The world of architecture comes with its own unique lexicon, comprehendible only to those schooled in its workings. Most budding architects will initially have to integrate certain words and phrases (Architecture Lingo) into their vocabulary over their first few years in the field, to communicate more effectively with their peers. This process may range from learning obscure words like ‘Corbusian’ or ‘Pediment’ or redefining common ones such as ‘Space’ or ‘Organic’. 

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Architecture Lingo ©nachtlewis.com

While such vocabulary may be necessary to explain complex concepts that cannot be oversimplified and rendered in everyday vernacular, target audiences must also understand explanations of design ideas without excessive effort. There has been much debate to this end regarding the necessity of such esoteric language in architecture, where the needless use of technical jargon often confuses listeners, however, architectural terminology has evolved over centuries to become essential within the lingua franca of practitioners. As the dispute rages on, it’s safe to say that we’re stuck with a vast supply of unique architectural lingo for the foreseeable future.

1. Anthropometry

In an architectural context, anthropometry is the comparative study and systematic measurement of the human body to provide standards for design decisions, which fit the ergonomic requirements of intended users. Elbow, shoulder, and eye height for seated and standing individuals are among the more commonly employed metrics employed in architectural design. 

2. Area/Design Programming

Essentially refers to the activities and functions to be housed within a designed space. These functions may range from everyday occurrences to special occasions, maintenance requirements, or services. Programming encompasses the research and decisions that define the scope of a structure’s intended purpose.

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Buttresses ©www.letsbuild.com

3. Buttress

A common feature in Gothic architecture, buttresses are structures that are either built against or projecting from a wall or roof to reinforce it and handle lateral forces. They have also found more recent applications in the construction of certain types of dams.

4. Building Envelope

The term collectively refers to the system formed by exterior walls, floors, roofs, openings, curtain walls, or doors that separate a structure’s interior spaces from its external context. It is sometimes also called the shell or skin. A building envelope provides enclosure and regulates the influence of climatic elements within a structure’s interior.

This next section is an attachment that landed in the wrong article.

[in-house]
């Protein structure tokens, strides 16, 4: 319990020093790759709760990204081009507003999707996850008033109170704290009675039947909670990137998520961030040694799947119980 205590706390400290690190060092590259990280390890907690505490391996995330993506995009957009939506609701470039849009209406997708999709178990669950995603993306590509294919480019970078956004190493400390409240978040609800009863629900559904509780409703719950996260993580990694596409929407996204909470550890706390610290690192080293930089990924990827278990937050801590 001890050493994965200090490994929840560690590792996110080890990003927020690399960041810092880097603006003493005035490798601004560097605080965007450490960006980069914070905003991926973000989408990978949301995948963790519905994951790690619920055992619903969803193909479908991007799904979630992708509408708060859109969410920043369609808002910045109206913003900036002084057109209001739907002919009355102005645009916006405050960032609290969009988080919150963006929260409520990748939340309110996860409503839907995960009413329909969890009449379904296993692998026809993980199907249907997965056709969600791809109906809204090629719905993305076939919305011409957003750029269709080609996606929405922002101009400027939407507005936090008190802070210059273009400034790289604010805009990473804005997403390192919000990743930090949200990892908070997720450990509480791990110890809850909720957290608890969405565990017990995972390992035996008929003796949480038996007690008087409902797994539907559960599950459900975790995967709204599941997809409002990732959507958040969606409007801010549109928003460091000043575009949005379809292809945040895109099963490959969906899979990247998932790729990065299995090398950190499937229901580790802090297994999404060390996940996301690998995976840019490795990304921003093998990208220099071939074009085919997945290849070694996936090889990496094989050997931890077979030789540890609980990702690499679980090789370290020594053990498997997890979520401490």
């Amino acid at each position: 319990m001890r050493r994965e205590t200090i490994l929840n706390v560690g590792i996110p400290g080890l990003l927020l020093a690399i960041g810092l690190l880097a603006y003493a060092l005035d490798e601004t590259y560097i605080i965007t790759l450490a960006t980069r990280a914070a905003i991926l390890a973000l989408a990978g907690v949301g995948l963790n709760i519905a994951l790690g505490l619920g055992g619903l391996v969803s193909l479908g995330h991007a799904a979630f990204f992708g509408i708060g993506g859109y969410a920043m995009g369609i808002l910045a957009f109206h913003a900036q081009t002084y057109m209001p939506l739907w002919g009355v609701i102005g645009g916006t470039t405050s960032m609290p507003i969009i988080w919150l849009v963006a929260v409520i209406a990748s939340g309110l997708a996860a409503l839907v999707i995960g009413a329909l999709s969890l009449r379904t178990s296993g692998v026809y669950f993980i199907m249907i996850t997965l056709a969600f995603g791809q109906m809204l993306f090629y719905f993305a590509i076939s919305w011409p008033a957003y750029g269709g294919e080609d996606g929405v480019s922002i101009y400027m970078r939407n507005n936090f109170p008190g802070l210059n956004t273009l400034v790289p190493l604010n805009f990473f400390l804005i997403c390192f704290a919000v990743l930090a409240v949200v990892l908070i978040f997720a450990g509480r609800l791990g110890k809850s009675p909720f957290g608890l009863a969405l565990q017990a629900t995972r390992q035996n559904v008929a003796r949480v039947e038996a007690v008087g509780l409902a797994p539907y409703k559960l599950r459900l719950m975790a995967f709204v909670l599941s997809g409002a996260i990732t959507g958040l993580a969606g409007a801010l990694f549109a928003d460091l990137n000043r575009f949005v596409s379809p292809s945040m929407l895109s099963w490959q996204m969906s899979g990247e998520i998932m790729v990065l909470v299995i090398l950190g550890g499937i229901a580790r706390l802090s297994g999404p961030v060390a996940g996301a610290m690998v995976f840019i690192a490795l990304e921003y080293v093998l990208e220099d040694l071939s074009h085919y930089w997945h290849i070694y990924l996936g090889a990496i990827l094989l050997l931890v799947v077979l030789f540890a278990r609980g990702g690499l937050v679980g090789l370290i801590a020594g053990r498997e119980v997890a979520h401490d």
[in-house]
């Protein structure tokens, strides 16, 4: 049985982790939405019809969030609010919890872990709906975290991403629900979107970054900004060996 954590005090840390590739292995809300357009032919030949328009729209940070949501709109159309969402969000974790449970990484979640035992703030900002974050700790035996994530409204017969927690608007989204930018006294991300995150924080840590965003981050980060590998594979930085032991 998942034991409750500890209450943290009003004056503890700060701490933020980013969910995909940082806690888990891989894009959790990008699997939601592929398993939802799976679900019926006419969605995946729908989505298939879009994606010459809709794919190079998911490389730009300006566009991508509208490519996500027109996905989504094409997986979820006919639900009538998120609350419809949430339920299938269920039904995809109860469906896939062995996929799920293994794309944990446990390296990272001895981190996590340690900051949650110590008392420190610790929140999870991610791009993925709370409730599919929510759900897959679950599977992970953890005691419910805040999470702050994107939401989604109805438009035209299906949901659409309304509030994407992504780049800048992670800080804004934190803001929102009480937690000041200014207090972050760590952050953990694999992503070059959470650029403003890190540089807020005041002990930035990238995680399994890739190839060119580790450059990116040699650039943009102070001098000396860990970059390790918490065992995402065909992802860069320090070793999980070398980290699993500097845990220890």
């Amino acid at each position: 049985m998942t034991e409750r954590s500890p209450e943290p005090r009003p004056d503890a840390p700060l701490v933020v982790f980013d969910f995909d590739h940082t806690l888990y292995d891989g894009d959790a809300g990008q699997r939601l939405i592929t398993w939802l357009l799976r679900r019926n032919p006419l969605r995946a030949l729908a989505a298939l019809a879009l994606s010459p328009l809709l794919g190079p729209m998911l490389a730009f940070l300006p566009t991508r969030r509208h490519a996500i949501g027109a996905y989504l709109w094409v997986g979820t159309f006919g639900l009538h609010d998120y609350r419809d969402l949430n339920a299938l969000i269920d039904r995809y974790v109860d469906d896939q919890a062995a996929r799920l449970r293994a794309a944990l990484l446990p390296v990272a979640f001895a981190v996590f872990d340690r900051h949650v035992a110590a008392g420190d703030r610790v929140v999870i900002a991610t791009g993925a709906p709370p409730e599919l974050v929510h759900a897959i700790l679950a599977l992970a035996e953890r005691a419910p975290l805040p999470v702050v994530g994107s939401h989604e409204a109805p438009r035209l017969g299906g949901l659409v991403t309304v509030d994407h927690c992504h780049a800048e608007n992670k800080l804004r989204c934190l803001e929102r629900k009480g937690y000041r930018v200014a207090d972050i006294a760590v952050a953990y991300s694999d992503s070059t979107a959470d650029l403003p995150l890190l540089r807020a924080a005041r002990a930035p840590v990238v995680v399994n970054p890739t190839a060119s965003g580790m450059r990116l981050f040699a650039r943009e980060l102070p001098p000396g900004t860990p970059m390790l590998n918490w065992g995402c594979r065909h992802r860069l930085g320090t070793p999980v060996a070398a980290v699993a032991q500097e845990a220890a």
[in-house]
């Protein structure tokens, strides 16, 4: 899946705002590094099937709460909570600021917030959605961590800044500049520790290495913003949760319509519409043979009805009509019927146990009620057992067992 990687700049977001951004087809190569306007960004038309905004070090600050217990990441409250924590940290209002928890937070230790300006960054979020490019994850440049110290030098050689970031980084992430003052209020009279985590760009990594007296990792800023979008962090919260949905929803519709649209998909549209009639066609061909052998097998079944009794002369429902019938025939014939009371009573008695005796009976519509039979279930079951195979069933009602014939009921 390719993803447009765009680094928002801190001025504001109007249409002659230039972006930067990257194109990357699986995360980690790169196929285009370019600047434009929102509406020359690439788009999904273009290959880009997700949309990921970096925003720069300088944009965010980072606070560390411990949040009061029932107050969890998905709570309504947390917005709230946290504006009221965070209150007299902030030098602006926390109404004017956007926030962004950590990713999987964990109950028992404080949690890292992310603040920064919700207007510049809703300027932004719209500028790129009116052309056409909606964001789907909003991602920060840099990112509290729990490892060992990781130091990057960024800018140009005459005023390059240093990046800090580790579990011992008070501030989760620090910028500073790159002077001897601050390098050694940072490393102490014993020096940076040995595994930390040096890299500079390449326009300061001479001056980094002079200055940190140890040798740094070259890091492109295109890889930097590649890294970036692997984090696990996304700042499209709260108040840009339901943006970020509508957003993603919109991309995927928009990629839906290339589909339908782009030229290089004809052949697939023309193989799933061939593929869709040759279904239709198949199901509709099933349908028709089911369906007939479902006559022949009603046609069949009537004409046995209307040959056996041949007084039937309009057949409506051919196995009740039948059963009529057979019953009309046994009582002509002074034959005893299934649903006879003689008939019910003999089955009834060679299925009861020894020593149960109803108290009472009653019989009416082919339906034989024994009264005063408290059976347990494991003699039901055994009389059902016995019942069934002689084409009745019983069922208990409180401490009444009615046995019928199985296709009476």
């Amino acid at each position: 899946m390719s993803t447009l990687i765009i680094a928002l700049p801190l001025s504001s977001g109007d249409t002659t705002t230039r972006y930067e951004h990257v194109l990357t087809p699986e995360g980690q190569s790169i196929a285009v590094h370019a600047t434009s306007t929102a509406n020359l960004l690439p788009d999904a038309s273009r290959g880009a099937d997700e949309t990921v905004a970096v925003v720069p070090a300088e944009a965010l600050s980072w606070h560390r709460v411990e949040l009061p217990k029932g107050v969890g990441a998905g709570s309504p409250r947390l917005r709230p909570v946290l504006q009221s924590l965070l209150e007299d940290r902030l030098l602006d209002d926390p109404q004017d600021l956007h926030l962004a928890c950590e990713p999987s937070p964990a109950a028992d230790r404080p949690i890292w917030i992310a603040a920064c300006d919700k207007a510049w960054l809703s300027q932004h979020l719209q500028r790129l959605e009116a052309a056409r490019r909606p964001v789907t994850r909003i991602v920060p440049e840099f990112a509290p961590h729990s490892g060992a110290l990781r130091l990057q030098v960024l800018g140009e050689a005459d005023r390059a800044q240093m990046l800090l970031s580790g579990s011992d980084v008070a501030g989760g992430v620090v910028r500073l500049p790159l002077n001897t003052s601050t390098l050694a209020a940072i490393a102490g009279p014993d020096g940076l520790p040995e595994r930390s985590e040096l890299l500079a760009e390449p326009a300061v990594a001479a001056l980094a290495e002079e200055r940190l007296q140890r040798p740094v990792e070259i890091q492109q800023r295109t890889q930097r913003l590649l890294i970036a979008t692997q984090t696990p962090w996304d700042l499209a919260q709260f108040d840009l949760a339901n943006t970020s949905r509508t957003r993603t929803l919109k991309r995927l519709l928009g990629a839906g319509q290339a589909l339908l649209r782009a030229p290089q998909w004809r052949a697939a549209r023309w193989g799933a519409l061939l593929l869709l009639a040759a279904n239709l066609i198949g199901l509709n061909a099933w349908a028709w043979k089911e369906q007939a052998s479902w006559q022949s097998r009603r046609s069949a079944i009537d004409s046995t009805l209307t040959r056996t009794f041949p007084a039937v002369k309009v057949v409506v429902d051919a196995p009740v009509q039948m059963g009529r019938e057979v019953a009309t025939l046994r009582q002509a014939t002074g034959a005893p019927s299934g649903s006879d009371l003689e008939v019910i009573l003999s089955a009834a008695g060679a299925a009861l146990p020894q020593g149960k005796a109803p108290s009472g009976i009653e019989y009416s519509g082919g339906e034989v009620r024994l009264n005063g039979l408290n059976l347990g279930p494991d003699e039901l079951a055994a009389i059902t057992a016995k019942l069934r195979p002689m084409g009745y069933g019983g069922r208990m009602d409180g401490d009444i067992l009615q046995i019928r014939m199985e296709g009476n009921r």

5. Built Environment

A term that describes all man-made environments which act as settings for human activities. These environments can range from cities, towns, villages, and other settlements to green spaces such as parks or infrastructure projects such as water supply, energy, and transportation networks. 

6. Cornice

A horizontal, decorative moulding that crowns the top edge of a structure or wall. Previously found atop entablatures that feature columns from classical orders, cornices now adorn certain types of furniture as well as interior walls in pre and postmodern styles of architecture.

7. Cladding

Cladding is the term employed for both the process of applying a material over a building’s walls as an extra layer and for the material itself. It is either administered to improve weather and thermal resistance or for aesthetic purposes. Wet cladding utilizes mortar or adhesives while dry cladding is fixed to a frame (usually metal) attached to a building’s walls.  

8. Cantilever

A rigid, horizontal structural element such as a beam, slab, roof, or truss, fixed or supported only at one end. Cantilevers are commonly seen in balconies, terraces, or roof overhangs, and they are a prominent feature in modernist aesthetics.

9. Deconstructivism

A style of post-modern architecture that is personified by fragmented, expressive forms lacking obvious harmony or symmetry. Deconstructivism sought to break down the strict sense of order within modernism’s utilitarian approach and subsequently explored design concepts, forms, and elements with complex, moulded geometries generated by algorithms and digital models. 

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Deconstructivism ©Getty Images/Raymond Boyd

10. Fenestration